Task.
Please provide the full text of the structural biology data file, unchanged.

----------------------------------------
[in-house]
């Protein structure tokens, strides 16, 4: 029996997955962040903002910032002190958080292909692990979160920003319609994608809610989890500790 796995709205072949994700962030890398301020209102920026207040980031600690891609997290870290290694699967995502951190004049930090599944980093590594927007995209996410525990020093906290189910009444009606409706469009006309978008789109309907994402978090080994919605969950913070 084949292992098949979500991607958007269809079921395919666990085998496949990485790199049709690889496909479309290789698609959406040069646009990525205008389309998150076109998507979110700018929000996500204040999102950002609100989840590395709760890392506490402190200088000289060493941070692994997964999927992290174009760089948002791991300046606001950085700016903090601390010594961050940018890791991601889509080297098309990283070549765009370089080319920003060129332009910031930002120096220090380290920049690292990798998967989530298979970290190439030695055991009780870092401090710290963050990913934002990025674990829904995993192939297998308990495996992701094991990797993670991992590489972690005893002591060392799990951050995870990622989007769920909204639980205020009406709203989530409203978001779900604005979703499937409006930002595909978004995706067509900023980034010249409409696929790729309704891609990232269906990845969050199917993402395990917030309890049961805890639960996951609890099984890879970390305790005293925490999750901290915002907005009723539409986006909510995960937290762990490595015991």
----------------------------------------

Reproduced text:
[in-house]
């Protein structure tokens, strides 16, 4: 029996997955962040903002910032002190958080292909692990979160920003319609994608809610989890500790 796995709205072949994700962030890398301020209102920026207040980031600690891609997290870290290694699967995502951190004049930090599944980093590594927007995209996410525990020093906290189910009444009606409706469009006309978008789109309907994402978090080994919605969950913070 084949292992098949979500991607958007269809079921395919666990085998496949990485790199049709690889496909479309290789698609959406040069646009990525205008389309998150076109998507979110700018929000996500204040999102950002609100989840590395709760890392506490402190200088000289060493941070692994997964999927992290174009760089948002791991300046606001950085700016903090601390010594961050940018890791991601889509080297098309990283070549765009370089080319920003060129332009910031930002120096220090380290920049690292990798998967989530298979970290190439030695055991009780870092401090710290963050990913934002990025674990829904995993192939297998308990495996992701094991990797993670991992590489972690005893002591060392799990951050995870990622989007769920909204639980205020009406709203989530409203978001779900604005979703499937409006930002595909978004995706067509900023980034010249409409696929790729309704891609990232269906990845969050199917993402395990917030309890049961805890639960996951609890099984890879970390305790005293925490999750901290915002907005009723539409986006909510995960937290762990490595015991």